In my own humble opinion, there were three main icons within the blues world. There was Muddy Waters, Sonny Boy Williamson and of course, Howlin’ Wolf.
Although I have great admiration for all three of these legends, it would be Howlin’ Wolf that continues to resonate the deep barrel of a sound that I have never been able to get out of my head.
Born Chester Arthur Burnett on June 10, 1910 in White Station, Mississippi, he was named after the 21st President of the United States. As a child, he was supposedly enormous which earned him nicknames like Big Foot Chester and Bull Cow. He would finally settle on Howlin’ Wolf, a name evolving from his grandfather (John Jones) who would tell him tales of wolves running the delta that would eat little boys if they misbehaved.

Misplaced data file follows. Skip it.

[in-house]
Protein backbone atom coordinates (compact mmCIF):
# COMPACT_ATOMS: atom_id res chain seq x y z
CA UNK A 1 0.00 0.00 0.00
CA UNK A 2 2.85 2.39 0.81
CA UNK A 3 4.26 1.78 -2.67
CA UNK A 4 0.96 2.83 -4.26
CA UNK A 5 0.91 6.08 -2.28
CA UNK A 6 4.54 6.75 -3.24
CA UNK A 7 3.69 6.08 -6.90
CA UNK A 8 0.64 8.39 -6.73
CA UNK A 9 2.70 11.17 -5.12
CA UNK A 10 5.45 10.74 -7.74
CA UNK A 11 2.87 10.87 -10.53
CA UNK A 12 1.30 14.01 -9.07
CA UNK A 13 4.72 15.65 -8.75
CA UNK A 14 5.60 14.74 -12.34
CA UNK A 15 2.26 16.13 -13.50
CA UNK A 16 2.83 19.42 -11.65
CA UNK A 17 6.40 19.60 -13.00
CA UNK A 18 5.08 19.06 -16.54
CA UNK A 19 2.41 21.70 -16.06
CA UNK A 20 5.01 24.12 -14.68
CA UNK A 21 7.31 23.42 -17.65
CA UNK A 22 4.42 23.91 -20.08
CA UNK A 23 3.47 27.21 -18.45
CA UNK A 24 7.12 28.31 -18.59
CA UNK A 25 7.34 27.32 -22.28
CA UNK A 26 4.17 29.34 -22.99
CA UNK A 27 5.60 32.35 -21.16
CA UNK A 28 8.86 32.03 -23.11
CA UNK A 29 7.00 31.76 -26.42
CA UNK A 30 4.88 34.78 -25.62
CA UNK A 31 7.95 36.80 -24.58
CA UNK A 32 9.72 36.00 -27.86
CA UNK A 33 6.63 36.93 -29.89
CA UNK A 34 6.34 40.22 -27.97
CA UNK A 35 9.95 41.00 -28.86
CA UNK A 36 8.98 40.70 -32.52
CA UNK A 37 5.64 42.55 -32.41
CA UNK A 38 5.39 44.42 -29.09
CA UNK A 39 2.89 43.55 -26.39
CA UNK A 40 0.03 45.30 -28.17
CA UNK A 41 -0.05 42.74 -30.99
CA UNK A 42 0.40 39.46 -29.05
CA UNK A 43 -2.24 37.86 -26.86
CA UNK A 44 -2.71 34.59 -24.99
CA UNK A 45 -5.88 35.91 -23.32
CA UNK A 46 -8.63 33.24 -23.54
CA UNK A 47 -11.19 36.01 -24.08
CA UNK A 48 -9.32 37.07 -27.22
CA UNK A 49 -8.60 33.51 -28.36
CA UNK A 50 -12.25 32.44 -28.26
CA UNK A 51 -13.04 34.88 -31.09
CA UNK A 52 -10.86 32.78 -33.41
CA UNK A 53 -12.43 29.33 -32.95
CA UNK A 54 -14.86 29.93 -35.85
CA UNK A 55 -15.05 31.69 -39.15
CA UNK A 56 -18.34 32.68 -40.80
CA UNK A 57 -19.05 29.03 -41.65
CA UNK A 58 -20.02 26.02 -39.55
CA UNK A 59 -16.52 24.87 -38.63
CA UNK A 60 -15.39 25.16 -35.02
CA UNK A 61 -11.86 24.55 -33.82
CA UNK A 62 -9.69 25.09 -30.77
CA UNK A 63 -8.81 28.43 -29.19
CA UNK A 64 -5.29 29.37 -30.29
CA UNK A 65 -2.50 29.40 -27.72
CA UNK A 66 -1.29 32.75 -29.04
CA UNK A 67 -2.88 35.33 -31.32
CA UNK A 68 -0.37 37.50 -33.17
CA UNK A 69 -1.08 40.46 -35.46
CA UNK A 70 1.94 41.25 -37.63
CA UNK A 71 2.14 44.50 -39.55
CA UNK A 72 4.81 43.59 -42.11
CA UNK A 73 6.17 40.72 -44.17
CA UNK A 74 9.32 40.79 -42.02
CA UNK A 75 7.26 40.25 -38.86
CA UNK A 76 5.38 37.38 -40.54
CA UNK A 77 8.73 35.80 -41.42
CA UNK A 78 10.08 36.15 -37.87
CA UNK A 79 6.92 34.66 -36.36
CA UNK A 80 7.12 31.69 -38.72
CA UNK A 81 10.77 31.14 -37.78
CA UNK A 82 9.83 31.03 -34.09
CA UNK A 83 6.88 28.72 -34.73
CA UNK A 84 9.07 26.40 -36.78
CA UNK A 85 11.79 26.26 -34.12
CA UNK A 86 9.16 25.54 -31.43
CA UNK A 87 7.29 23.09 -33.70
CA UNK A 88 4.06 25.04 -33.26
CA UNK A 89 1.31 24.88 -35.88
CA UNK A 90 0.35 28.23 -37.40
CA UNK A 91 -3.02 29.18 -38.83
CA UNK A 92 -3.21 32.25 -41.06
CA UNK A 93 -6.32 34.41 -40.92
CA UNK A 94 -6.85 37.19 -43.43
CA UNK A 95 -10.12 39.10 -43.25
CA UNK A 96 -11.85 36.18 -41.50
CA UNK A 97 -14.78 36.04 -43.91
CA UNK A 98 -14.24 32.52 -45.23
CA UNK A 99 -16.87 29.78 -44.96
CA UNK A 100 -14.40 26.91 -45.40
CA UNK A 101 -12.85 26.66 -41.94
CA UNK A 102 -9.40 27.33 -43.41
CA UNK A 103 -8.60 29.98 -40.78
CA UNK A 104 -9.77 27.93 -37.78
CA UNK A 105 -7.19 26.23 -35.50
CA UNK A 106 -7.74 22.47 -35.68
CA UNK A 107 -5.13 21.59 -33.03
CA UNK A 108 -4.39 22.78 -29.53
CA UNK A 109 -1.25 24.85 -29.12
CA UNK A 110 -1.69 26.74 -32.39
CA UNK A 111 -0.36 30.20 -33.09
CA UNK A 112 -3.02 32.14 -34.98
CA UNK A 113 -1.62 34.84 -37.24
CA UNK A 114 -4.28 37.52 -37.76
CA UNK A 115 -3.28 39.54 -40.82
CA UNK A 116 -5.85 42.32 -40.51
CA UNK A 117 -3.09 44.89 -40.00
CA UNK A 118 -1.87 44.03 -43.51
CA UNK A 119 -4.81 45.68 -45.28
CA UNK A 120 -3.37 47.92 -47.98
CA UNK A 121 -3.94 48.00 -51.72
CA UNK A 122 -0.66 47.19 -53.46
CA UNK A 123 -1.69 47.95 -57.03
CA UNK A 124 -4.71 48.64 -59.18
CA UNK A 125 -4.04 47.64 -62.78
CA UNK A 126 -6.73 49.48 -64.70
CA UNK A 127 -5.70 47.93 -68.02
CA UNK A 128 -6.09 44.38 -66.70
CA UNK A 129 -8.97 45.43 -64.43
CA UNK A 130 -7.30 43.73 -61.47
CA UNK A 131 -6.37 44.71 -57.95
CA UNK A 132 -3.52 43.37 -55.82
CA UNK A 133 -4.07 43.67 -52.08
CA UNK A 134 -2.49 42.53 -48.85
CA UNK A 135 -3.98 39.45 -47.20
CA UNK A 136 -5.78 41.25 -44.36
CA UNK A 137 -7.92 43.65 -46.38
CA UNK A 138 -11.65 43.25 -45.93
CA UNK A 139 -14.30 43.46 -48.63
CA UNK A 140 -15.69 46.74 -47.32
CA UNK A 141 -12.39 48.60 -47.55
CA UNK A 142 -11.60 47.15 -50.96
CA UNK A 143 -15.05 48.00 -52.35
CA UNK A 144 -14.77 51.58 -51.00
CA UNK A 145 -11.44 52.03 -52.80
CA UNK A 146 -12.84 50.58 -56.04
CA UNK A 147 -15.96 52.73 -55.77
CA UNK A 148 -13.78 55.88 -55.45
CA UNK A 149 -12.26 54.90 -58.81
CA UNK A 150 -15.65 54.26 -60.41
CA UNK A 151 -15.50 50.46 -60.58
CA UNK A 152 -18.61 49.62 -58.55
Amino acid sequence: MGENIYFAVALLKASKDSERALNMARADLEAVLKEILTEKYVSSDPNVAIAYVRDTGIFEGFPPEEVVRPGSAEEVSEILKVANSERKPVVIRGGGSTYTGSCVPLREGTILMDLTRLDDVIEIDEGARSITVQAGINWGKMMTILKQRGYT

Wolf grew to a full 6 feet 6 inches tall and weighed in at 300 lbs. His presence was as robust as his voice as they used to say he sounded like heavy machinery operating on a gravel road.
Sam Phillips of Sun Records discovered Wolf and quickly signed him in 1951. He soon became a local celebrity which would take him to Chicago. There, he would eventually sign with Chess Records side by side with legends Muddy Waters, Little Walter, Chuck Berry and Etta James.
When soul music would begin to take the lead in popularity and blues would fall behind, Wolf faded away like so many other blues artists. He would not resurface in the public eye until 1971.
After an automobile accident in 1970, his kidneys suffered major trauma which would finally put him to rest in 1976.
One of the greatest blues men of our time and well worth any recorded purchase.
I decided to not write much on the Wolf as hearing is believing.
Here’s taking it to the alley baby.